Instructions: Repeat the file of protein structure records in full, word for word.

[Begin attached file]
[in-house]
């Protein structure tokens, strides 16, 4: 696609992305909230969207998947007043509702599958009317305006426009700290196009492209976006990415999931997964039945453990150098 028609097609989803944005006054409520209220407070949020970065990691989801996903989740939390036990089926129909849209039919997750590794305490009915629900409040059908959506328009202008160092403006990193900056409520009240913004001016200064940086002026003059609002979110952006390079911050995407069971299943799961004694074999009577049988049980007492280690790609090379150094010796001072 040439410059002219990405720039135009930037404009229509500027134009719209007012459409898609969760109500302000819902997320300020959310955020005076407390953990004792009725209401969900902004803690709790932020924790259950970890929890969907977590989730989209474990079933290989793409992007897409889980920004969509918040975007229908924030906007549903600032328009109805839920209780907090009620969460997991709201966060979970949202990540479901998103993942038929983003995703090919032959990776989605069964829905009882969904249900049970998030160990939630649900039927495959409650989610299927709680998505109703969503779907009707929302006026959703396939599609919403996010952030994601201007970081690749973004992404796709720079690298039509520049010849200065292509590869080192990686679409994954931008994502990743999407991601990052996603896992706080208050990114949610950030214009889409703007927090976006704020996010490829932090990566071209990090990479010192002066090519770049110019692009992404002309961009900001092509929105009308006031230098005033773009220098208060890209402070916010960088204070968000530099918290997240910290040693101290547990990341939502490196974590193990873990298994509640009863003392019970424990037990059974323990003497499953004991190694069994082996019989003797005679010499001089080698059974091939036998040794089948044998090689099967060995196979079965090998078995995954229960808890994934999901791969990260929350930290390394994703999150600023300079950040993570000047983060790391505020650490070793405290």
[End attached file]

[in-house]
């Protein structure tokens, strides 16, 4: 696609992305909230969207998947007043509702599958009317305006426009700290196009492209976006990415999931997964039945453990150098 028609097609989803944005006054409520209220407070949020970065990691989801996903989740939390036990089926129909849209039919997750590794305490009915629900409040059908959506328009202008160092403006990193900056409520009240913004001016200064940086002026003059609002979110952006390079911050995407069971299943799961004694074999009577049988049980007492280690790609090379150094010796001072 040439410059002219990405720039135009930037404009229509500027134009719209007012459409898609969760109500302000819902997320300020959310955020005076407390953990004792009725209401969900902004803690709790932020924790259950970890929890969907977590989730989209474990079933290989793409992007897409889980920004969509918040975007229908924030906007549903600032328009109805839920209780907090009620969460997991709201966060979970949202990540479901998103993942038929983003995703090919032959990776989605069964829905009882969904249900049970998030160990939630649900039927495959409650989610299927709680998505109703969503779907009707929302006026959703396939599609919403996010952030994601201007970081690749973004992404796709720079690298039509520049010849200065292509590869080192990686679409994954931008994502990743999407991601990052996603896992706080208050990114949610950030214009889409703007927090976006704020996010490829932090990566071209990090990479010192002066090519770049110019692009992404002309961009900001092509929105009308006031230098005033773009220098208060890209402070916010960088204070968000530099918290997240910290040693101290547990990341939502490196974590193990873990298994509640009863003392019970424990037990059974323990003497499953004991190694069994082996019989003797005679010499001089080698059974091939036998040794089948044998090689099967060995196979079965090998078995995954229960808890994934999901791969990260929350930290390394994703999150600023300079950040993570000047983060790391505020650490070793405290």